Is an SBC the Essential Umbrella in a Cloud UCaaS Deployment?
Cloud, CaaS and UCaaS (UC as a Service) solutions are exploding. With the advances in bandwidth and reliability of the internet today, a decision to move the communications control systems off the premises and to the cloud is getting easier. Deployment options vary, from so-called “private clouds” to a full-blown UCaaS solution where the only equipment on the enterprise site are endpoint devices. The reasons for moving to the cloud for communications are varied. While there are ongoing arguments over the relative TCO of cloud versus premise solutions, many are finding the cloud model, with reduced Capex and the elimination of long term vendor lock-in, to be a better option for their organization.
Installing a cloud communications service is simple, right? We just drop a few IP endpoints for our users, they connect to the cloud service, and off we go. While this may work, it requires the security appliances at the edge of the enterprise to be opened up to enable the VoIP traffic. While this may seem similar to SIP trunking, there are fundamental differences. The traffic does not all come from or through a single point in the enterprise, as is often the case in a SIP trunk solution. Both the signaling and the RTP media traffic will come from each end point with the device IP address (or NAT translation). This is complicated enough, but is even more complicated when the peer to peer makes the far end point of the IP flow an end user device or multiple locations. These can be different VoIP-to-PSTN access points based on country or location that are used to optimize the traffic from the UCaaS vendor. Or, increasingly, they may actually be IP end points with direct peer-to-peer RTP media flow, which is common in systems like Lync. And these flows and endpoints use the same ports as other IP communications systems like Skype, so opening those IP ports may enable other systems that organizations do not want open for security reasons. The answer to this challenge is to deploy an SBC at the edge of the enterprise to manage the UCaaS traffic.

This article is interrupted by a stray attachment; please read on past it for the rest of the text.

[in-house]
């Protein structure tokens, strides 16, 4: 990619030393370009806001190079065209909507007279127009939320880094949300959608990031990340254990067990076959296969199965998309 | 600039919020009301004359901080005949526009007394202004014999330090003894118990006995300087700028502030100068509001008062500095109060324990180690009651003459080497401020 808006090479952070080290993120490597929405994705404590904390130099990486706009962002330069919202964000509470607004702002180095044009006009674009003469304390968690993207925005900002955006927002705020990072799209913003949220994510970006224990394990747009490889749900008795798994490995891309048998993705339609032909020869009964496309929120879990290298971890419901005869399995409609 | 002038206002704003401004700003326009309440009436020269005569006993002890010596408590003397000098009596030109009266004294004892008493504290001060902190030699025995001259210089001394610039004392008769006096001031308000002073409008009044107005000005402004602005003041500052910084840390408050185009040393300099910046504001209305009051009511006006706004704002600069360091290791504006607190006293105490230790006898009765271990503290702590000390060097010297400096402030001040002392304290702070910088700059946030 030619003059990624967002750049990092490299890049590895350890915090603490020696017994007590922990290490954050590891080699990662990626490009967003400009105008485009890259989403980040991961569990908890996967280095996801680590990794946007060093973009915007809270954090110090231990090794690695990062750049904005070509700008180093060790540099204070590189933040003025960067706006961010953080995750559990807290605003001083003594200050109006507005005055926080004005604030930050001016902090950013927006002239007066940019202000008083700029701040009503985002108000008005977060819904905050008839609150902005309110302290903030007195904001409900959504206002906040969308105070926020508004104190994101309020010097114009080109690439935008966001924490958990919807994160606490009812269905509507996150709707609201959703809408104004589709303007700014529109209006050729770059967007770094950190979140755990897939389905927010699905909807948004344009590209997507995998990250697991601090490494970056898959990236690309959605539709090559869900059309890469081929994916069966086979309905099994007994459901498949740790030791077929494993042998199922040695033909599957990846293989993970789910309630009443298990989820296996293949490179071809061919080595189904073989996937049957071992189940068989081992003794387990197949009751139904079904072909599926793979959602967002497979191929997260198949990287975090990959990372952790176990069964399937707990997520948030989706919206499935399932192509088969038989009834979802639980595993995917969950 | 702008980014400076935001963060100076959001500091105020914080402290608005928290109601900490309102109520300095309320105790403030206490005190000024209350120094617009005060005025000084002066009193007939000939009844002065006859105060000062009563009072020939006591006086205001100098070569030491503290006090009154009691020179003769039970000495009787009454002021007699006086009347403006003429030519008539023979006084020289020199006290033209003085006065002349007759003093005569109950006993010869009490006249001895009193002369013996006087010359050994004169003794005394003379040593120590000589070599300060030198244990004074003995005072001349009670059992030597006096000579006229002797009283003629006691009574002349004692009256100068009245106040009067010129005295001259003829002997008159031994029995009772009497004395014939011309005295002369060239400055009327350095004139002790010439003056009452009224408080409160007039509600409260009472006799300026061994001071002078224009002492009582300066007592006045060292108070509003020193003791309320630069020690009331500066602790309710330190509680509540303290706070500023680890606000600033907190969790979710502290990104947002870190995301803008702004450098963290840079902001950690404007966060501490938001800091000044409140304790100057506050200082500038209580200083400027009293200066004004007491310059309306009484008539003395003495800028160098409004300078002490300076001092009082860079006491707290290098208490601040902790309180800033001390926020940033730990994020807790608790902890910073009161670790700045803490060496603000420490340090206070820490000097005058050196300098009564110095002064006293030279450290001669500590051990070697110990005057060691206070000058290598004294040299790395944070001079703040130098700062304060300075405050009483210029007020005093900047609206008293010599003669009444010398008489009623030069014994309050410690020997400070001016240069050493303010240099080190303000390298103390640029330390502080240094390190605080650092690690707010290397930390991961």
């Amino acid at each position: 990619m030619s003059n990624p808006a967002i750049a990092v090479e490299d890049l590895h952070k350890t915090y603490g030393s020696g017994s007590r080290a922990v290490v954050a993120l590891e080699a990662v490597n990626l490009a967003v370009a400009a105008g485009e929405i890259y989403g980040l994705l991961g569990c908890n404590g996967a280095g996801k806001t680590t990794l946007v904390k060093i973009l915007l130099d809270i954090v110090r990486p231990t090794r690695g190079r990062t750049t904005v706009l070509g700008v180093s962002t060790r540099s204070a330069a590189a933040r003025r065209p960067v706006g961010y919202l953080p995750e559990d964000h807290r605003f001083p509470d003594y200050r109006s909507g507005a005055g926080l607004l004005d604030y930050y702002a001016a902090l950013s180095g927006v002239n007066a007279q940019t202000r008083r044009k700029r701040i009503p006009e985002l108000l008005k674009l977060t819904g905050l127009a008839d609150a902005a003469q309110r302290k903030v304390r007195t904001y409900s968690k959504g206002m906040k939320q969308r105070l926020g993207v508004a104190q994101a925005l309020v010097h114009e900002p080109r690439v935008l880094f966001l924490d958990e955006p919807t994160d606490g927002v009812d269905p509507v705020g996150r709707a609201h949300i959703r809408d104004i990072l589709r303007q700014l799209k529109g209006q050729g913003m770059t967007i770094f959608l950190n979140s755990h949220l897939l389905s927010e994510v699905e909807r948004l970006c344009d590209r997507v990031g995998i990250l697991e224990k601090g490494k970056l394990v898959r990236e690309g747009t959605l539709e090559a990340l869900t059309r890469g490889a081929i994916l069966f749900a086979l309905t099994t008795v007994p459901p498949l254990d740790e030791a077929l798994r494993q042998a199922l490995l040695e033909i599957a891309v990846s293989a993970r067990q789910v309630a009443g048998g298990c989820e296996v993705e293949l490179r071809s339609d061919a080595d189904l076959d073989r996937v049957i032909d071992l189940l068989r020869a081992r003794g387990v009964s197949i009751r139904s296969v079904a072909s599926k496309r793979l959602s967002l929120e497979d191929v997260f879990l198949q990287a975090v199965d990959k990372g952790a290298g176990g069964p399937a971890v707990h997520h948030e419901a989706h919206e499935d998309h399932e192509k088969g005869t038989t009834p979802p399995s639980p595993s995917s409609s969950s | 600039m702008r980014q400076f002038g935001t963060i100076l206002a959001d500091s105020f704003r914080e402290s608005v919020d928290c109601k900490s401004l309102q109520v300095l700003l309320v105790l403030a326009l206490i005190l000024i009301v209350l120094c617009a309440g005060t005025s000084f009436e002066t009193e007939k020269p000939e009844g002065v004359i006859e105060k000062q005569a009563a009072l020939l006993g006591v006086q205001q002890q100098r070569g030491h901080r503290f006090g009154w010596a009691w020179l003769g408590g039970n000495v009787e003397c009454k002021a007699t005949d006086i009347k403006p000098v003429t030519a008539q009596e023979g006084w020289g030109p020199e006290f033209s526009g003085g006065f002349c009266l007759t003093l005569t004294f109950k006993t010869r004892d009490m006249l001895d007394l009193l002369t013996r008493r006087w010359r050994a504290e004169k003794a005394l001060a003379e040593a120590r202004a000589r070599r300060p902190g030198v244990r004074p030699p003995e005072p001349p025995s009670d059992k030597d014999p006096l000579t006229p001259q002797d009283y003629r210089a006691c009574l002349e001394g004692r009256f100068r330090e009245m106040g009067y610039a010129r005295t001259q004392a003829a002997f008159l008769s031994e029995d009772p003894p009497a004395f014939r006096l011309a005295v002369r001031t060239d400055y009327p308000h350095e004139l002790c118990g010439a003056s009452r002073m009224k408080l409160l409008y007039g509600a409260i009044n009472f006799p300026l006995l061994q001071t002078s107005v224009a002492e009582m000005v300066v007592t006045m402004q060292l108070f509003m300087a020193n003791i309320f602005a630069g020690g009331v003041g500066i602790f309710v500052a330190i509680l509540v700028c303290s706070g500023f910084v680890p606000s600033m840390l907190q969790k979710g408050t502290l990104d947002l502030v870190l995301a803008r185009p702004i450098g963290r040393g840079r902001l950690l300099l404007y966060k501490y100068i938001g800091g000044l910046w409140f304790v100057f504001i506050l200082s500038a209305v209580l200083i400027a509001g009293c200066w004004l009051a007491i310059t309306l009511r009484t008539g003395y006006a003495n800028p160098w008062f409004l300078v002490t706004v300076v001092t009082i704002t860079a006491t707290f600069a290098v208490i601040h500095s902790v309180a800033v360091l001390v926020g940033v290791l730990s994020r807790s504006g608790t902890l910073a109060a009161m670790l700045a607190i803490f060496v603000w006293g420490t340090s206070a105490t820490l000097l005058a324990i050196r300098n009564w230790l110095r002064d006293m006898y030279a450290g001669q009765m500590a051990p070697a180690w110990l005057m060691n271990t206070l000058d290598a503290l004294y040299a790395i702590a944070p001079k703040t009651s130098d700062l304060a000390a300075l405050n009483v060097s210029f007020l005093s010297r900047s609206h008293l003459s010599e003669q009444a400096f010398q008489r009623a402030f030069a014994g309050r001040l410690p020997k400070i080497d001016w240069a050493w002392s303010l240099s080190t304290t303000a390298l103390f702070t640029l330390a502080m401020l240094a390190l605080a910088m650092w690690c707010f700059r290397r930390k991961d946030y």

For most organizations deploying a cloud or other off-site UC (or VoIP) platform opens the organization to a variety of attacks. As we all know, there are a wide range of miscreants that are continually looking for a path into your enterprise. The recent events at Target and other companies show how hackers target any weakness. With the explosion of cloud-based communications services and SIP, it is only a matter of time until these folks begin to see that there is a new potential path to valuable data. The danger is exacerbated by the peer capabilities of UCaaS, including file and screen sharing. Much of the enhanced value of a UCaaS service is often in the ability to extend the benefits of UC outside of the organization’s boundaries. As these protocols and devices open holes through your security fabric, they may also open doors to viruses and other security issues. Also, enabling video on access IP pipes may have a major impact on the available bandwidth for other business processes. By blocking these capabilities and limiting your users to a simple set of internal services and PSTN access, you may be missing much of the potential value and profit-increasing potential of the solution you are buying.
For many organizations looking to take advantage of the emerging cloud models, whether for cost, capability, or other reasons, including an SBC into the investment model is a valuable consideration.
This paper is sponsored by Sonus.